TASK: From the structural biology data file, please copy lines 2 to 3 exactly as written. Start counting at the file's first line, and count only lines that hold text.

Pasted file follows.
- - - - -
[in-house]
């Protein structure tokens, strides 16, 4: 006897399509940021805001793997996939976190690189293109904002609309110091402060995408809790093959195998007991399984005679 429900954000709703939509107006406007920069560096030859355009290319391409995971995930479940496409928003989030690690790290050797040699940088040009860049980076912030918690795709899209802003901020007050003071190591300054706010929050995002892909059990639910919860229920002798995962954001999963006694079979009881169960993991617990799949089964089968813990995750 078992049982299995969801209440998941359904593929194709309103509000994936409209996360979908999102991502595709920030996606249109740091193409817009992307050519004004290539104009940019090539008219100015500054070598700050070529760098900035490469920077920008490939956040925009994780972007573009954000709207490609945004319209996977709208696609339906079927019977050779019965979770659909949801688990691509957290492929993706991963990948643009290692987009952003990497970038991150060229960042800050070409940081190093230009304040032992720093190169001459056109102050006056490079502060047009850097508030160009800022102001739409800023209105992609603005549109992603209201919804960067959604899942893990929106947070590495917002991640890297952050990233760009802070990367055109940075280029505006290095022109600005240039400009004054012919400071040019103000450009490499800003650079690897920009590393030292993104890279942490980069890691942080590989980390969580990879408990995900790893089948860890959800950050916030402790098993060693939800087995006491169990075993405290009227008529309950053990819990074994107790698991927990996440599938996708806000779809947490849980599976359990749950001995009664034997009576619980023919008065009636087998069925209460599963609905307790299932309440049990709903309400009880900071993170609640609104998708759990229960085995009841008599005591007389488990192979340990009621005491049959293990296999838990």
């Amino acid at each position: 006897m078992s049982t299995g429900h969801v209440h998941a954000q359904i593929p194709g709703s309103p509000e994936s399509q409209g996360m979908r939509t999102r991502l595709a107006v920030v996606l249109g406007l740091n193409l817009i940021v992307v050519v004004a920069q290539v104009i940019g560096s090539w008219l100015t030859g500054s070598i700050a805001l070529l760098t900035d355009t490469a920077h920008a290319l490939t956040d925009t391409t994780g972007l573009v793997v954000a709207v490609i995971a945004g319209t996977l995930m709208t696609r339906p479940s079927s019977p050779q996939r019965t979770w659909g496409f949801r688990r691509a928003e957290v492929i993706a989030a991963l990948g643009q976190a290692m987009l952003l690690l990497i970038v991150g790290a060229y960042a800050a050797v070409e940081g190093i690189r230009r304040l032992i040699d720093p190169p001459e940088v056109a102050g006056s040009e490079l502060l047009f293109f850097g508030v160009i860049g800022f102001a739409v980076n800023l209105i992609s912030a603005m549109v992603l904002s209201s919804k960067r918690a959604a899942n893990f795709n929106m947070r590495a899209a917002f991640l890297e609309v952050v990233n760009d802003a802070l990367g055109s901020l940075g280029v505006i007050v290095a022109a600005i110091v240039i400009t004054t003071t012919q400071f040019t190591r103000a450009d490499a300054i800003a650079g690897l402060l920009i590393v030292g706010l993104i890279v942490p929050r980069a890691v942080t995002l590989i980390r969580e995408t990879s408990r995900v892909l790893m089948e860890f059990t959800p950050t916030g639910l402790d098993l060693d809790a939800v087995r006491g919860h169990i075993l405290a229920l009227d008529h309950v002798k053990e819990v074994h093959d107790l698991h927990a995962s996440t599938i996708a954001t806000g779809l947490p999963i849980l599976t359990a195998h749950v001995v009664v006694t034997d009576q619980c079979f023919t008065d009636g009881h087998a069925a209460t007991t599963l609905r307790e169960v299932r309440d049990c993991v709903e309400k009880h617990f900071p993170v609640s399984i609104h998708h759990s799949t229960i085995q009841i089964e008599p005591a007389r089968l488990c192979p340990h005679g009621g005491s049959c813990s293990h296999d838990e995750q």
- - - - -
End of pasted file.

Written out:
């Protein structure tokens, strides 16, 4: 006897399509940021805001793997996939976190690189293109904002609309110091402060995408809790093959195998007991399984005679 429900954000709703939509107006406007920069560096030859355009290319391409995971995930479940496409928003989030690690790290050797040699940088040009860049980076912030918690795709899209802003901020007050003071190591300054706010929050995002892909059990639910919860229920002798995962954001999963006694079979009881169960993991617990799949089964089968813990995750 078992049982299995969801209440998941359904593929194709309103509000994936409209996360979908999102991502595709920030996606249109740091193409817009992307050519004004290539104009940019090539008219100015500054070598700050070529760098900035490469920077920008490939956040925009994780972007573009954000709207490609945004319209996977709208696609339906079927019977050779019965979770659909949801688990691509957290492929993706991963990948643009290692987009952003990497970038991150060229960042800050070409940081190093230009304040032992720093190169001459056109102050006056490079502060047009850097508030160009800022102001739409800023209105992609603005549109992603209201919804960067959604899942893990929106947070590495917002991640890297952050990233760009802070990367055109940075280029505006290095022109600005240039400009004054012919400071040019103000450009490499800003650079690897920009590393030292993104890279942490980069890691942080590989980390969580990879408990995900790893089948860890959800950050916030402790098993060693939800087995006491169990075993405290009227008529309950053990819990074994107790698991927990996440599938996708806000779809947490849980599976359990749950001995009664034997009576619980023919008065009636087998069925209460599963609905307790299932309440049990709903309400009880900071993170609640609104998708759990229960085995009841008599005591007389488990192979340990009621005491049959293990296999838990």
């Amino acid at each position: 006897m078992s049982t299995g429900h969801v209440h998941a954000q359904i593929p194709g709703s309103p509000e994936s399509q409209g996360m979908r939509t999102r991502l595709a107006v920030v996606l249109g406007l740091n193409l817009i940021v992307v050519v004004a920069q290539v104009i940019g560096s090539w008219l100015t030859g500054s070598i700050a805001l070529l760098t900035d355009t490469a920077h920008a290319l490939t956040d925009t391409t994780g972007l573009v793997v954000a709207v490609i995971a945004g319209t996977l995930m709208t696609r339906p479940s079927s019977p050779q996939r019965t979770w659909g496409f949801r688990r691509a928003e957290v492929i993706a989030a991963l990948g643009q976190a290692m987009l952003l690690l990497i970038v991150g790290a060229y960042a800050a050797v070409e940081g190093i690189r230009r304040l032992i040699d720093p190169p001459e940088v056109a102050g006056s040009e490079l502060l047009f293109f850097g508030v160009i860049g800022f102001a739409v980076n800023l209105i992609s912030a603005m549109v992603l904002s209201s919804k960067r918690a959604a899942n893990f795709n929106m947070r590495a899209a917002f991640l890297e609309v952050v990233n760009d802003a802070l990367g055109s901020l940075g280029v505006i007050v290095a022109a600005i110091v240039i400009t004054t003071t012919q400071f040019t190591r103000a450009d490499a300054i800003a650079g690897l402060l920009i590393v030292g706010l993104i890279v942490p929050r980069a890691v942080t995002l590989i980390r969580e995408t990879s408990r995900v892909l790893m089948e860890f059990t959800p950050t916030g639910l402790d098993l060693d809790a939800v087995r006491g919860h169990i075993l405290a229920l009227d008529h309950v002798k053990e819990v074994h093959d107790l698991h927990a995962s996440t599938i996708a954001t806000g779809l947490p999963i849980l599976t359990a195998h749950v001995v009664v006694t034997d009576q619980c079979f023919t008065d009636g009881h087998a069925a209460t007991t599963l609905r307790e169960v299932r309440d049990c993991v709903e309400k009880h617990f900071p993170v609640s399984i609104h998708h759990s799949t229960i085995q009841i089964e008599p005591a007389r089968l488990c192979p340990h005679g009621g005491s049959c813990s293990h296999d838990e995750q």